|• Also spelled||al-Zababida (official)
|• Type||Village council (from 1995)|
|• Jurisdiction||5,719 dunams (5.7 km2 or 2.2 sq mi)|
The village was (re-)founded in 1834 by three Christian Greek Orthodox families who purchased the land from Jenin Muslims.
In 1882, the Palestine Exploration Fund's Survey of Western Palestine (SWP) described it as a "moderate sized village at the south edge of the arable plain called Wady es Selhab, supplied by a well on the east, with a low hill covered with brushwood on the south."
British Mandate era
In the 1922 census of Palestine, conducted by the British Mandate authorities, Zababdeh had a population of 482; 64 Muslims and 418 Christians, increasing in the 1931 census to 632; 91 Muslims and 541 Christians, in a total of 134 houses.
In 1945 Zababida had a population of 870, all Arabs, and the jurisdiction of the village was 5,719 dunams of land, according to an official land and population survey. 2,510 dunams were used for plantations and irrigable land, 3,067 dunams for cereals, while 16 dunams were built-up (urban) land.
According to the Palestinian Central Bureau of Statistics 2007 census, there were 3,665 residents, of which roughly two-thirds are Christians, and by law the mayor has to be a Christian., divided into Latin, Greek Orthodox, Greek Catholic and Anglican communities. For two decades, from 1974-5 until he was posted to a position as parish priest in Gaza (1995), the village priest was Manuel Musallam, a Fatah activist and native of Birzeit, who developed excellent educational facilities in th village that attracted commuting Muslim students from Jenin. The Latin Catholic mission established its presence in the village in 1883. Conflicts with Muslim residents are rare, according to Weaver.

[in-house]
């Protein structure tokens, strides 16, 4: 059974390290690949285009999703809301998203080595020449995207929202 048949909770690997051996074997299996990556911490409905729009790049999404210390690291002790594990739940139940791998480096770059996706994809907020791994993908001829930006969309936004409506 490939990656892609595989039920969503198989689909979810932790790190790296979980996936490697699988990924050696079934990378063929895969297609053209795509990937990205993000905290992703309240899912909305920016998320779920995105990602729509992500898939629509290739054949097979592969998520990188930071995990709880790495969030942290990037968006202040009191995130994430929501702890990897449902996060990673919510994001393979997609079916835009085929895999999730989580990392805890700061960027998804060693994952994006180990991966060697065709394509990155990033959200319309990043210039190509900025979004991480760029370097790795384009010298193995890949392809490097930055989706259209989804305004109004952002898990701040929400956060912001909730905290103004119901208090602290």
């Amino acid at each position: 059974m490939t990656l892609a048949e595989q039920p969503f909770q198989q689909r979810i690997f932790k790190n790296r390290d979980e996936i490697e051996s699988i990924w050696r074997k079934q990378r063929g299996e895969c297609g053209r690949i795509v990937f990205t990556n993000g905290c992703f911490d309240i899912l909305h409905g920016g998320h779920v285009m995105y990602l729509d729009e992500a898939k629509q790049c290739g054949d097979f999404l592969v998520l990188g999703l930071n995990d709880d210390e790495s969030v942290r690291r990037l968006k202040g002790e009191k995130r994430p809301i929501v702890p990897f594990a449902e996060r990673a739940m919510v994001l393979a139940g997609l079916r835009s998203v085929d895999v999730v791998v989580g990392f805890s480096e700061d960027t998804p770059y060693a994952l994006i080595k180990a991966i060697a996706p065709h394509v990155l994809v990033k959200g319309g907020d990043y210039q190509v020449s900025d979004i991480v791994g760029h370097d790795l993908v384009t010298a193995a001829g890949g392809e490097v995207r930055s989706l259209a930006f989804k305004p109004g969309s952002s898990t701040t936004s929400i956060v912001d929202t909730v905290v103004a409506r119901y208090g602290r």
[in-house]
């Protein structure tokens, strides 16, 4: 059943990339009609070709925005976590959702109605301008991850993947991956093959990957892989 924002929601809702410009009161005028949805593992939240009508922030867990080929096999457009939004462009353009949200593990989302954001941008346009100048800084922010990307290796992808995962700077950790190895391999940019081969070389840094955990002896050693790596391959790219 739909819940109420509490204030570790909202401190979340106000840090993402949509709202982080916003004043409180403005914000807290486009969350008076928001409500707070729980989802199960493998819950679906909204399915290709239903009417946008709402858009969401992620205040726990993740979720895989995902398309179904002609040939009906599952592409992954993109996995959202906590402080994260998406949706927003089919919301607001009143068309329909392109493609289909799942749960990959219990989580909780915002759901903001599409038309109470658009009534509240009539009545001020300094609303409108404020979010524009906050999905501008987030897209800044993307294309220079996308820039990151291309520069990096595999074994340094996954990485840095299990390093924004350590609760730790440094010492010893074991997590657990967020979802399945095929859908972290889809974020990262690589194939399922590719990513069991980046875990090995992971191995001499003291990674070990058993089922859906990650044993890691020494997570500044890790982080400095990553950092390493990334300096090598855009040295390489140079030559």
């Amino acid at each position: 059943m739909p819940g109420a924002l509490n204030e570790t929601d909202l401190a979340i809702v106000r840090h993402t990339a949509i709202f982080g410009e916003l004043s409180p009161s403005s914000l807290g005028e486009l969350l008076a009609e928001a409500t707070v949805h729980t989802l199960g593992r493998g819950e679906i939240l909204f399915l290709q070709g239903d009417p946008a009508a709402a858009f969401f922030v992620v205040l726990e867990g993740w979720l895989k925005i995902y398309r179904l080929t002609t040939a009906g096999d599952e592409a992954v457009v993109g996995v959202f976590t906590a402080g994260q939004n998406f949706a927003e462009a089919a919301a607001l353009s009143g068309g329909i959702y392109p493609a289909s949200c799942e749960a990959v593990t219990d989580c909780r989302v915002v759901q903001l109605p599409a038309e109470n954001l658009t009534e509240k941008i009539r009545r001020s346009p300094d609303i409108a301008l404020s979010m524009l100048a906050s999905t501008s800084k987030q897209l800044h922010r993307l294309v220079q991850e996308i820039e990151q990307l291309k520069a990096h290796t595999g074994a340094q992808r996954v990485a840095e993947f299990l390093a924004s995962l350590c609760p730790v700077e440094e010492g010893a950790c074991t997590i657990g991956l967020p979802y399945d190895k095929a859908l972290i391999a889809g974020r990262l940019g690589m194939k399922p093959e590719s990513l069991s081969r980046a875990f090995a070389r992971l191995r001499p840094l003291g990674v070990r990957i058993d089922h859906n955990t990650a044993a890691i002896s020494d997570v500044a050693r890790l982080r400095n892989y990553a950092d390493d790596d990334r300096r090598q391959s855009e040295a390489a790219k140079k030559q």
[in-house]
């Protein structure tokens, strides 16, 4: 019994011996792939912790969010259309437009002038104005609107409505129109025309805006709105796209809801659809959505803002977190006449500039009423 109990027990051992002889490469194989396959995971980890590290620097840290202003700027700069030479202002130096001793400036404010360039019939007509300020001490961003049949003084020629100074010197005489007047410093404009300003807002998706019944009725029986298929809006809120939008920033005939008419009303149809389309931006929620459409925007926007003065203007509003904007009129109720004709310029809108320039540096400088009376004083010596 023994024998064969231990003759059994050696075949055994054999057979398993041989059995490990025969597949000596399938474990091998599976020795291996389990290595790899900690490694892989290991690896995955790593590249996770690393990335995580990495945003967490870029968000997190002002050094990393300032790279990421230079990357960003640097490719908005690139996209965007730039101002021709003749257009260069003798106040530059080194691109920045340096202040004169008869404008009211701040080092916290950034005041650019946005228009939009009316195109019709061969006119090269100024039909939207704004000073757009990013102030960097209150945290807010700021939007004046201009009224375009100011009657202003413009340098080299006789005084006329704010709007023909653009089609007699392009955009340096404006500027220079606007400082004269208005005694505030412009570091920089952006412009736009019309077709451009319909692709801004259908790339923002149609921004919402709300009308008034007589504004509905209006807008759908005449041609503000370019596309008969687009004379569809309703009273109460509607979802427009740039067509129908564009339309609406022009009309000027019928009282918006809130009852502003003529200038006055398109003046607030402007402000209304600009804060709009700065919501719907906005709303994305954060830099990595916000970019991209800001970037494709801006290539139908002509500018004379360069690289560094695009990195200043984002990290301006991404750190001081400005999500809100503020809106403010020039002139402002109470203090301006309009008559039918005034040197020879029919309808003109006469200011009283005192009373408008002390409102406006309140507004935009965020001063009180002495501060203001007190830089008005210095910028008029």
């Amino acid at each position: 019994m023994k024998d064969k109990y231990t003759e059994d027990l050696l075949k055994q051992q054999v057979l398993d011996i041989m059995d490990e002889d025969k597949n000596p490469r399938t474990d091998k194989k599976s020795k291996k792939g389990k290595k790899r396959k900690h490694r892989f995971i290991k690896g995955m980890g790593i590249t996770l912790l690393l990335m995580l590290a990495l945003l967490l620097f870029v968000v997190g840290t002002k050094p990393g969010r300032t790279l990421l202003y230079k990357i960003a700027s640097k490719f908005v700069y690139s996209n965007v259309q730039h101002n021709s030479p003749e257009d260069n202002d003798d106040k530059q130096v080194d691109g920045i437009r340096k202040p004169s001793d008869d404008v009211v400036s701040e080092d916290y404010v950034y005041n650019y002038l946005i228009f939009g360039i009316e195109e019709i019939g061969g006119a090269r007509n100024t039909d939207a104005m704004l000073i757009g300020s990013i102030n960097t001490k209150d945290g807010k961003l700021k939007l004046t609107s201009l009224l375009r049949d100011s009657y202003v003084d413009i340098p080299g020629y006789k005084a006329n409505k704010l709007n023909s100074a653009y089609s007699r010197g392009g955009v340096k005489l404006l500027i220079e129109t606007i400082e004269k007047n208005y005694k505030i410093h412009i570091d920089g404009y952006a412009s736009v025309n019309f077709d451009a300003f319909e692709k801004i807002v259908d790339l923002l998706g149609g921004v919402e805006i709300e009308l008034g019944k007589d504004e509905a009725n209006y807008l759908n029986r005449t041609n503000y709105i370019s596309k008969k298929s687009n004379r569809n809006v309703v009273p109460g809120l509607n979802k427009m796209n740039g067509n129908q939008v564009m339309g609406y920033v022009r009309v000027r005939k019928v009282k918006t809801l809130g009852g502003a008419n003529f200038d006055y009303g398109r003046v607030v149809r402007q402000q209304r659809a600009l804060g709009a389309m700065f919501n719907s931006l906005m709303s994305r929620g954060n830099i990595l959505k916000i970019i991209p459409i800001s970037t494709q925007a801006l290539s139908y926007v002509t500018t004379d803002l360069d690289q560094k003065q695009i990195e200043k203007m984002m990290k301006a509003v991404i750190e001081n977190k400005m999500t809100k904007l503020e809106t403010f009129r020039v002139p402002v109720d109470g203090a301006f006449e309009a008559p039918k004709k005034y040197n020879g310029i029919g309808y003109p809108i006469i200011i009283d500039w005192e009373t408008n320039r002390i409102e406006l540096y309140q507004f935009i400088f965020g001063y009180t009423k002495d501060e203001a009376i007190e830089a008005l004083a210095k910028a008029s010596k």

Twin towns – Sister cities
Zababdeh is twinned with:
- 2007 Locality Population Statistics. Palestinian Central Bureau of Statistics (PCBS).
- Ellenblum, 2003, p.250
- Alain Epp Weaver, 'The crescent and the cross are the marks on my hands: The performance of Palestinian unity amid political fragmentation,' in Paul S Rowe, John H.A. Dyck, Jens Zimmermann (eds.) Christians and the Middle East Conflict, Routledge 2014 pp.137-151, p.138.
- Conder and Kitchener, 1882, SWP II, p. 229
- Barron, 1923, Table IX, Sub-district of Jenin, p. 29
- Mills, 1932, p. 71
- Government of Palestine, Department of Statistics. Village Statistics, April, 1945. Quoted in Hadawi, 1970, p. 55
- Government of Palestine, Department of Statistics. Village Statistics, April, 1945. Quoted in Hadawi, 1970, p. 100
- Government of Palestine, Department of Statistics. Village Statistics, April, 1945. Quoted in Hadawi, 1970, p. 150
- 64% according to : "Zababdeh is one of the larger Villages with significant Christian populations in the north of the West Bank with 2,251 Christians out of 3,500 citizen."
- "Welcome to Zababdeh". Ixelles.be. Retrieved 8 November 2013.
- Barron, J. B., ed. (1923). Palestine: Report and General Abstracts of the Census of 1922. Government of Palestine.
- Conder, Claude Reignier; Kitchener, H. H. (1882). The Survey of Western Palestine: Memoirs of the Topography, Orography, Hydrography, and Archaeology 2. London: Committee of the Palestine Exploration Fund.
- Ellenblum, Ronnie (2003). Frankish Rural Settlement in the Latin Kingdom of Jerusalem. Cambridge University Press. ISBN 9780521521871. (p. 125)
- Hadawi, Sami (1970). Village Statistics of 1945: A Classification of Land and Area ownership in Palestine. Palestine Liberation Organization Research Center.
- Mills, E., ed. (1932). Census of Palestine 1931. Population of Villages, Towns and Administrative Areas. Jerusalem: Government of Palestine.
- Palmer, E. H. (1881). The Survey of Western Palestine: Arabic and English Name Lists Collected During the Survey by Lieutenants Conder and Kitchener, R. E. Transliterated and Explained by E.H. Palmer. Committee of the Palestine Exploration Fund. (p. 212)
- Zababdeh Official Website-Rajaie
- Welcome To al-Zababida
- SWP map 12, IAA
- SWP map 12, Wikimedia commons